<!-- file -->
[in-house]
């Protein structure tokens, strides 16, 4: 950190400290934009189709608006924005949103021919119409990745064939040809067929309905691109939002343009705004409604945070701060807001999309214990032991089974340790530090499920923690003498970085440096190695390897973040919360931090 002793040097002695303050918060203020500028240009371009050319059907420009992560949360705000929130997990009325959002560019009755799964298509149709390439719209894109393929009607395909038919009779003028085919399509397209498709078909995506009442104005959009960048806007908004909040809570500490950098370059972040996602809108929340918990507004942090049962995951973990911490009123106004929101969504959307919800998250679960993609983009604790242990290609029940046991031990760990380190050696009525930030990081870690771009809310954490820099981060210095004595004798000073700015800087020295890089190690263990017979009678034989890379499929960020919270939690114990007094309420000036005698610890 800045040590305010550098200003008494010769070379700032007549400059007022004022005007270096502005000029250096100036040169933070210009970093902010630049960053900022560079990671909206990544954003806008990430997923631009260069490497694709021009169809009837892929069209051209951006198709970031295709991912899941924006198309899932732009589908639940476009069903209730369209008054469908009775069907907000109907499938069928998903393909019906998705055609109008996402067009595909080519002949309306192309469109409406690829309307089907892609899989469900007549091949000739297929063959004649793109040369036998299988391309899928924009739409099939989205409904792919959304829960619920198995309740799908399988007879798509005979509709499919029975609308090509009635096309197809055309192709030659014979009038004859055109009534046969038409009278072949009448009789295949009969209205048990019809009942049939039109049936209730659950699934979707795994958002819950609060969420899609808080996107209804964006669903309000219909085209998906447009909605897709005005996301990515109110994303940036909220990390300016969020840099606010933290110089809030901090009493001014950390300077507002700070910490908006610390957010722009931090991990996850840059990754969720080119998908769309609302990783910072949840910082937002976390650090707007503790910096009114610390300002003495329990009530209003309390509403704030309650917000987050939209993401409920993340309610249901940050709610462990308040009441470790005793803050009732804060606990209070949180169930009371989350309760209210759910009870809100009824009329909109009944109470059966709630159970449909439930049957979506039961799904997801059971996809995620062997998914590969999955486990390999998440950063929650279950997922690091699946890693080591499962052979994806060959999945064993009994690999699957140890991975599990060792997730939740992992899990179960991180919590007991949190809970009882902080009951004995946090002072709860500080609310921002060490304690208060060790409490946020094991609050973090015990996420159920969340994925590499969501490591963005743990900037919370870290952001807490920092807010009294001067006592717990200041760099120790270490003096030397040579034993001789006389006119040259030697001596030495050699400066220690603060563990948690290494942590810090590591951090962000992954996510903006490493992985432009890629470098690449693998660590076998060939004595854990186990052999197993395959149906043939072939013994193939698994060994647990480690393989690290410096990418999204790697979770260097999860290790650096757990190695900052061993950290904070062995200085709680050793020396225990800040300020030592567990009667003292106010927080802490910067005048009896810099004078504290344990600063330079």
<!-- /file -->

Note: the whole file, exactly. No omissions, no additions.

[in-house]
């Protein structure tokens, strides 16, 4: 950190400290934009189709608006924005949103021919119409990745064939040809067929309905691109939002343009705004409604945070701060807001999309214990032991089974340790530090499920923690003498970085440096190695390897973040919360931090 002793040097002695303050918060203020500028240009371009050319059907420009992560949360705000929130997990009325959002560019009755799964298509149709390439719209894109393929009607395909038919009779003028085919399509397209498709078909995506009442104005959009960048806007908004909040809570500490950098370059972040996602809108929340918990507004942090049962995951973990911490009123106004929101969504959307919800998250679960993609983009604790242990290609029940046991031990760990380190050696009525930030990081870690771009809310954490820099981060210095004595004798000073700015800087020295890089190690263990017979009678034989890379499929960020919270939690114990007094309420000036005698610890 800045040590305010550098200003008494010769070379700032007549400059007022004022005007270096502005000029250096100036040169933070210009970093902010630049960053900022560079990671909206990544954003806008990430997923631009260069490497694709021009169809009837892929069209051209951006198709970031295709991912899941924006198309899932732009589908639940476009069903209730369209008054469908009775069907907000109907499938069928998903393909019906998705055609109008996402067009595909080519002949309306192309469109409406690829309307089907892609899989469900007549091949000739297929063959004649793109040369036998299988391309899928924009739409099939989205409904792919959304829960619920198995309740799908399988007879798509005979509709499919029975609308090509009635096309197809055309192709030659014979009038004859055109009534046969038409009278072949009448009789295949009969209205048990019809009942049939039109049936209730659950699934979707795994958002819950609060969420899609808080996107209804964006669903309000219909085209998906447009909605897709005005996301990515109110994303940036909220990390300016969020840099606010933290110089809030901090009493001014950390300077507002700070910490908006610390957010722009931090991990996850840059990754969720080119998908769309609302990783910072949840910082937002976390650090707007503790910096009114610390300002003495329990009530209003309390509403704030309650917000987050939209993401409920993340309610249901940050709610462990308040009441470790005793803050009732804060606990209070949180169930009371989350309760209210759910009870809100009824009329909109009944109470059966709630159970449909439930049957979506039961799904997801059971996809995620062997998914590969999955486990390999998440950063929650279950997922690091699946890693080591499962052979994806060959999945064993009994690999699957140890991975599990060792997730939740992992899990179960991180919590007991949190809970009882902080009951004995946090002072709860500080609310921002060490304690208060060790409490946020094991609050973090015990996420159920969340994925590499969501490591963005743990900037919370870290952001807490920092807010009294001067006592717990200041760099120790270490003096030397040579034993001789006389006119040259030697001596030495050699400066220690603060563990948690290494942590810090590591951090962000992954996510903006490493992985432009890629470098690449693998660590076998060939004595854990186990052999197993395959149906043939072939013994193939698994060994647990480690393989690290410096990418999204790697979770260097999860290790650096757990190695900052061993950290904070062995200085709680050793020396225990800040300020030592567990009667003292106010927080802490910067005048009896810099004078504290344990600063330079």